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| Author: Mike Cox
Have you or a loved one been affected by an expired SSL certificate?
Despite how common this issue is and how impactful it is to users, expired SSL certificates still plague our web apps. It’s not a particularly novel issue, but it still catches us all by surprise now and again, and the RCAs seem to have a common sociotechnical theme. Preventing an expired cert outage isn’t usually a challenge due to technical complexity. More often than not, it’s an unexpected result of the fuzzy boundaries between people, machines, and processes.
So what goes wrong?
Sometimes a warning notification gets sent to the wrong person or to a group alias where nobody was explicitly responsible for rotating things. Sometimes it’s sent to the right team, but it slipped out of their mind when something more urgent showed up in the pipeline. Sometimes, terrifyingly, the notification isn’t sent out until the cert is already expired, turning a standard cert rotation workflow into an urgent embarrassing Sev0.
Whatever the reasons, there’s still some room for improvement. I work on an SLO platform, so I’m biased, but an SLO can be a tremendous additional risk mitigation tool for these types of incidents.
Now, I’m a fan of the swiss cheese model, and in that approach, an SLO is just one layer of protection. We’re not getting rid of notifications or automated cert rotation; we’re just bringing in another tool that can help patch some gaps in the existing process.
Alright, so what does a Cert Health SLO bring to the table?
Great question! I’m glad you asked.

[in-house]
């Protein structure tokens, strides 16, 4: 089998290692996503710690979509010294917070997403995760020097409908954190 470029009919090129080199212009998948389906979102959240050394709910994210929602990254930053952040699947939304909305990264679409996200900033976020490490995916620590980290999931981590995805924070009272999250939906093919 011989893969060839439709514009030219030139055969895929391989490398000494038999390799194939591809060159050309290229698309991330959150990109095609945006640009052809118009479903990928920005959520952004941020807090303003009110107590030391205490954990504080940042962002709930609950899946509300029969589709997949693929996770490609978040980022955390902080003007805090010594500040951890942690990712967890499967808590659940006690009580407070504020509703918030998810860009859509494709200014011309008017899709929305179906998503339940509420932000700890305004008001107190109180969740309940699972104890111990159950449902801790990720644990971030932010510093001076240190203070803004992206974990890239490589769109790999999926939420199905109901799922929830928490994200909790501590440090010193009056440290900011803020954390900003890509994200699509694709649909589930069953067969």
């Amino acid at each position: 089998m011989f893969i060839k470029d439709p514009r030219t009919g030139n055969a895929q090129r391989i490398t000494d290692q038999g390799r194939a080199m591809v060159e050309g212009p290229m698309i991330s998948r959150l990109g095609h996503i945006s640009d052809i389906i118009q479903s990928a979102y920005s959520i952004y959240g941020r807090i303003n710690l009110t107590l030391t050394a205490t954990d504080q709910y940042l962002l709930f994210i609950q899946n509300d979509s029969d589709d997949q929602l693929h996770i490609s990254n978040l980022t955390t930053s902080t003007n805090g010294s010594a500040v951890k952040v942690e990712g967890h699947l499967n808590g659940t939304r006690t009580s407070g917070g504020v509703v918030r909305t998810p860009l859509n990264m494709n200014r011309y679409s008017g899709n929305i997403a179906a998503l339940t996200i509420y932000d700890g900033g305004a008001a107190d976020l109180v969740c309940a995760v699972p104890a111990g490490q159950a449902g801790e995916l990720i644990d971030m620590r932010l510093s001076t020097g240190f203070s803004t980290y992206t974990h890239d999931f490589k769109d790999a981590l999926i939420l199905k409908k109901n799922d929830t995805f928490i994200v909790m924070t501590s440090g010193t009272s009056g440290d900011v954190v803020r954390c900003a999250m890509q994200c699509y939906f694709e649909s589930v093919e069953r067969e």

- It unifies the team around a single definition of health. Everyone agrees that an expired cert is no longer “healthy.” But what about one minute before? One day before? Getting everyone on the same page about when to rotate a cert makes it easy to determine when to escalate that work.
- It communicates cert health in a framework that’s already familiar across the product and engineering organizations. There’s no more need to pitch the importance of this operational work or figure out how to prioritize it — it fits into your existing SLO workflow and cadence.
- It’s a repeat reminder. Whether your on-call is checking in on SLO performance or your product team is evaluating room for new feature work, having Cert Health show up during regular operational review cycles makes rotation less likely to fall through the cracks.
How does it all work?
There’s more than one way to swing a bat, and the same is true with SLOs. Here’s what worked for us.
Step 1: Figure out the SLO stakeholders.
We knew we’d be using a date well before cert expiration to drive new rotation work so that work would stay manageable and stress-free. When our cert rotation process doesn’t work as expected, we’re left scrambling, reprioritizing, and fighting fires. This SLO will help us measure and manage these incidents, making us both its owners and stakeholders.
Step 2: Define “Cert Health”
For us, this meant a cert was valid and had sufficient time left before expiration. We settled on two weeks in our Dev environment and four weeks in Prod – less than that, and folks started to feel a bit uncomfortable. The discussion here was surprisingly similar to that around a Latency SLO – We knew what Very BadTM looked like and worked backward from that until we were happy.